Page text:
Marcus Bergner: Toine Horvers’ BBC performances

There are some paradoxical and mysterious sides to Toine Horvers’ BBC performances.  While listening through headphones to live broadcasts of the BBC radio news, the artist attempts to replicate as closely and as clearly as possible what he hears but which the audience cannot hear. All of this relies upon the performer’s efforts to hear and speak simultaneously, something not as easily achievable as that of reading and speaking simultaneously.  But in the split seconds that fall between hearing and then speaking, and in the process of repetition, the news has actually become secondhand, old and literarily hearsay. For the English term  ‘hearsay’ meaning unsubstantiated information, provides an apt and concise way of reflecting upon the nature and direction of these performances.  As there is no gap between ‘hear’ and ‘say’ in this term, similarly Toine tries to allow for no pause or break between what is heard and what is spoken, and which, as mentioned already, proves to be an impossible task.  But nonetheless he stays as close to the news broadcasts as possible, which includes replicating and mutating the subtle inflections and nuances of the English broadcaster’s speech patterns.  All of which requires concentrated levels of attention and mimicry, aspects or qualities that are as poetical as they are wonderfully quotidian. Hearing the push and pull between different lingual accents or resonances offers a strangely captivating focus to this simple yet remarkably illuminating mode of performance.  Jean Francois Lyotard’s description of Marcel Duchamp being more  ‘a transformer’ than ‘a performer’ could just as easily be applied to Toine’s role in these performances.  As he sets out to purely transmit, transmitter of only what he himself has received by way of the live broadcasts, and in so doing ‘transform’ his own speech in various nuanced and subtle ways.  By attempting to repeat verbatim and in-unison with the news, Toine’s power of speech spasmodically and involuntarily stumbles and staggers as his mouth becomes incapable of keeping up with his ears, or perhaps it’s the other way around, as hearing becomes distracted and sabotaged by habits of the mouth.  The authority and certainty of the news is consequently both undermined and reversed by such a basic and, in a sense, innocent process of mimicry. For Toine’s action of transformation and reoccupation brings attention to the often vaporous, essentially nescient and ultimately alienating nature or content of such news broadcasts, in which real life occurrences, tragedies and experiences are reduced to the most superficial and skeletal pieces of information, or should we say misinformation and informational earwax.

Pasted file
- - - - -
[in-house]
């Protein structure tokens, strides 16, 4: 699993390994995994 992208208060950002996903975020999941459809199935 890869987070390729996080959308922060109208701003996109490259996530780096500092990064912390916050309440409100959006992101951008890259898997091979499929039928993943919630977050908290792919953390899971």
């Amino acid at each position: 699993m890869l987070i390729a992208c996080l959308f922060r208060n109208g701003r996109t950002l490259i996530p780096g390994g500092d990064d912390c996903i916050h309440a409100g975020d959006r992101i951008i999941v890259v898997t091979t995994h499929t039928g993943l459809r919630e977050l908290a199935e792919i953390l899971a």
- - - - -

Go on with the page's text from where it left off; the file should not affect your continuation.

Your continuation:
At the moments he fails to replicate what he hears, Toine involuntarily delivers, gently blurts out, a series of exquisitely layered vocal affectations and distortions that range from brief instants of mumbling and spluttering to a kind of semantic burping or blurriness.  Overall there is an oracle-like presence and aura arising from these performances, as the impersonal and neutral aspects of the news broadcasts are intrinsically transformed and re-inhabited through such an embodied and event-laden act of mimicry or recall. Also generating fits of laughter and humor within those witnessing this, and who recognize at certain points the way language falls apart at the edges revealing its unconscious and accidental other or inner side.  Such hidden and unpredictable aspects are always present and at work in language but only occasionally and accidentally become recognizable or conscious.  In fact, it is as if the artist pronounces and induces the intrinsic and mysterious quality of echo or audio shadow that’s an inherent part to all spoken language.  Listening to these performances one finds oneself attending to, fantasizing about that intermediate but muted inner voice which drives and accompanies processes of listening or speaking.  An underlying sense of abstraction and otherness emerges from Toine’s redelivery and transformation of the formal and authoritarian modes of speech adopted by newsreaders.  Everything we hear is now disconnected from the original denotative and illocutionary intentions and impact that it had originally been cast or directed towards. And as such, one can palatably recognize, and reflect upon, the capacity of human language, and specifically speech, to engender more playful and different types of presence or experience beyond that of producing meaning and straightforward acts of communication.  This includes forms of mis-speech or ‘strange speech’ becoming an imaginative basis to musicality and poetical expression arising from within the actual grain or body of the voice. At the core of these performances one recognizes the voice’s capacity for instigating and revealing original but also enigmatic instants of presence, and, as such, bringing attention to the way, as the psychoanalyst Denis Vasse has explained:
“ The voice is never represented: it represents, it is the act of presence which represents itself.”
 
Marcus Bergner